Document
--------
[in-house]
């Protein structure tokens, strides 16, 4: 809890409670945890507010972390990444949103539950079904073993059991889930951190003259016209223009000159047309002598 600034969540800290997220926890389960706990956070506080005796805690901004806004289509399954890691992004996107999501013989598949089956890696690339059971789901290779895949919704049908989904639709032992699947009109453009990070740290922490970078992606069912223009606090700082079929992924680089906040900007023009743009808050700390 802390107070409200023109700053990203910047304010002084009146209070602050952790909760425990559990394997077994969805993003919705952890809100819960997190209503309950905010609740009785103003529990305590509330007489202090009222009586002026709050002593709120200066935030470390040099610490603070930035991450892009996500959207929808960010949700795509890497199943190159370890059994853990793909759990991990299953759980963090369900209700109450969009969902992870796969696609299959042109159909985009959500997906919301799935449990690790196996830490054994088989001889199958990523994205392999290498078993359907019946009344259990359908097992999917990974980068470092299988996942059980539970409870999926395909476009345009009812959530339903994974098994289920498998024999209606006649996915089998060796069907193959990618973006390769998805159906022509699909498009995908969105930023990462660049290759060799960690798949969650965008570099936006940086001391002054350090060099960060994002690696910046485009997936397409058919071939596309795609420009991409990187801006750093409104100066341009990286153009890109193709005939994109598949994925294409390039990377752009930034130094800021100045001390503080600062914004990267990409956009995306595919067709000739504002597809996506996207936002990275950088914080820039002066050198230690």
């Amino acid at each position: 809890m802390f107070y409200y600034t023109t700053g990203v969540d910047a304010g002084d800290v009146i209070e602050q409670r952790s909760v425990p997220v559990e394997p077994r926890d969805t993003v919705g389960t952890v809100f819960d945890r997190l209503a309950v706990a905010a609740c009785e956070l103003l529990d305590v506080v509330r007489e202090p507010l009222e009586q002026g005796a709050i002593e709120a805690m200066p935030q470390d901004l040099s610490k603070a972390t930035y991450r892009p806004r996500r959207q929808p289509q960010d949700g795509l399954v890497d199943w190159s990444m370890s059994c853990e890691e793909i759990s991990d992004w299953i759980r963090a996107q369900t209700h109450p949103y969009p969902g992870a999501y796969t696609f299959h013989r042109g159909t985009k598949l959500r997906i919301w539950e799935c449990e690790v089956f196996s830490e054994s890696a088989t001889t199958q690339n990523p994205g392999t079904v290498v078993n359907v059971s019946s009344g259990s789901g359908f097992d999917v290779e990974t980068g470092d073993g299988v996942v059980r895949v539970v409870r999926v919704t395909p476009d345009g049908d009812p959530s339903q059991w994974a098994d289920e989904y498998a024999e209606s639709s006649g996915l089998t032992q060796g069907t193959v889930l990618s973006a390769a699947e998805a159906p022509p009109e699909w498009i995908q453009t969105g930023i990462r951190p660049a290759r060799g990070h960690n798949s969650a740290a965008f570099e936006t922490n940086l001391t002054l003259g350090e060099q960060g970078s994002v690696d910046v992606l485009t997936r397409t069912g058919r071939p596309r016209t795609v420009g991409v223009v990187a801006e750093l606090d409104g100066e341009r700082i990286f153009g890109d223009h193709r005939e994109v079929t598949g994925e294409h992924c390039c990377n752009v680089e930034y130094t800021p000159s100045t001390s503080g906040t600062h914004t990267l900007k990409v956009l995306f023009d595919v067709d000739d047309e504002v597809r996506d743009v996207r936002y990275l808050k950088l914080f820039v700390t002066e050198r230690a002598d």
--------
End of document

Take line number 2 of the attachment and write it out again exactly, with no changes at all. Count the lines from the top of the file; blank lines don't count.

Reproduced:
């Protein structure tokens, strides 16, 4: 809890409670945890507010972390990444949103539950079904073993059991889930951190003259016209223009000159047309002598 600034969540800290997220926890389960706990956070506080005796805690901004806004289509399954890691992004996107999501013989598949089956890696690339059971789901290779895949919704049908989904639709032992699947009109453009990070740290922490970078992606069912223009606090700082079929992924680089906040900007023009743009808050700390 802390107070409200023109700053990203910047304010002084009146209070602050952790909760425990559990394997077994969805993003919705952890809100819960997190209503309950905010609740009785103003529990305590509330007489202090009222009586002026709050002593709120200066935030470390040099610490603070930035991450892009996500959207929808960010949700795509890497199943190159370890059994853990793909759990991990299953759980963090369900209700109450969009969902992870796969696609299959042109159909985009959500997906919301799935449990690790196996830490054994088989001889199958990523994205392999290498078993359907019946009344259990359908097992999917990974980068470092299988996942059980539970409870999926395909476009345009009812959530339903994974098994289920498998024999209606006649996915089998060796069907193959990618973006390769998805159906022509699909498009995908969105930023990462660049290759060799960690798949969650965008570099936006940086001391002054350090060099960060994002690696910046485009997936397409058919071939596309795609420009991409990187801006750093409104100066341009990286153009890109193709005939994109598949994925294409390039990377752009930034130094800021100045001390503080600062914004990267990409956009995306595919067709000739504002597809996506996207936002990275950088914080820039002066050198230690």